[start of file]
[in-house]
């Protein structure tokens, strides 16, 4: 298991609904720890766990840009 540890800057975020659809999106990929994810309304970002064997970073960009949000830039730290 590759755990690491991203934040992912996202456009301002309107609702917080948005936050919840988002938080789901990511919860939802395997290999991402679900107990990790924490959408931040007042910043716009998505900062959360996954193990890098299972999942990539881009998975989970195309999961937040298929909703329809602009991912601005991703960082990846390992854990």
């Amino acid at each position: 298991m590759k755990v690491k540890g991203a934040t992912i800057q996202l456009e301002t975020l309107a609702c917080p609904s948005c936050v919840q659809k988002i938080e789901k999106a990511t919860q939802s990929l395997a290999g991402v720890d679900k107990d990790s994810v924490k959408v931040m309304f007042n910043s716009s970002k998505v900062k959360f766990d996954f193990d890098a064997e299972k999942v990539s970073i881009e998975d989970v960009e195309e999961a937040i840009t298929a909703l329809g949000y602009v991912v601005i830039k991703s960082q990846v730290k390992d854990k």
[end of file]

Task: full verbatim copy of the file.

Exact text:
[in-house]
């Protein structure tokens, strides 16, 4: 298991609904720890766990840009 540890800057975020659809999106990929994810309304970002064997970073960009949000830039730290 590759755990690491991203934040992912996202456009301002309107609702917080948005936050919840988002938080789901990511919860939802395997290999991402679900107990990790924490959408931040007042910043716009998505900062959360996954193990890098299972999942990539881009998975989970195309999961937040298929909703329809602009991912601005991703960082990846390992854990």
């Amino acid at each position: 298991m590759k755990v690491k540890g991203a934040t992912i800057q996202l456009e301002t975020l309107a609702c917080p609904s948005c936050v919840q659809k988002i938080e789901k999106a990511t919860q939802s990929l395997a290999g991402v720890d679900k107990d990790s994810v924490k959408v931040m309304f007042n910043s716009s970002k998505v900062k959360f766990d996954f193990d890098a064997e299972k999942v990539s970073i881009e998975d989970v960009e195309e999961a937040i840009t298929a909703l329809g949000y602009v991912v601005i830039k991703s960082q990846v730290k390992d854990k």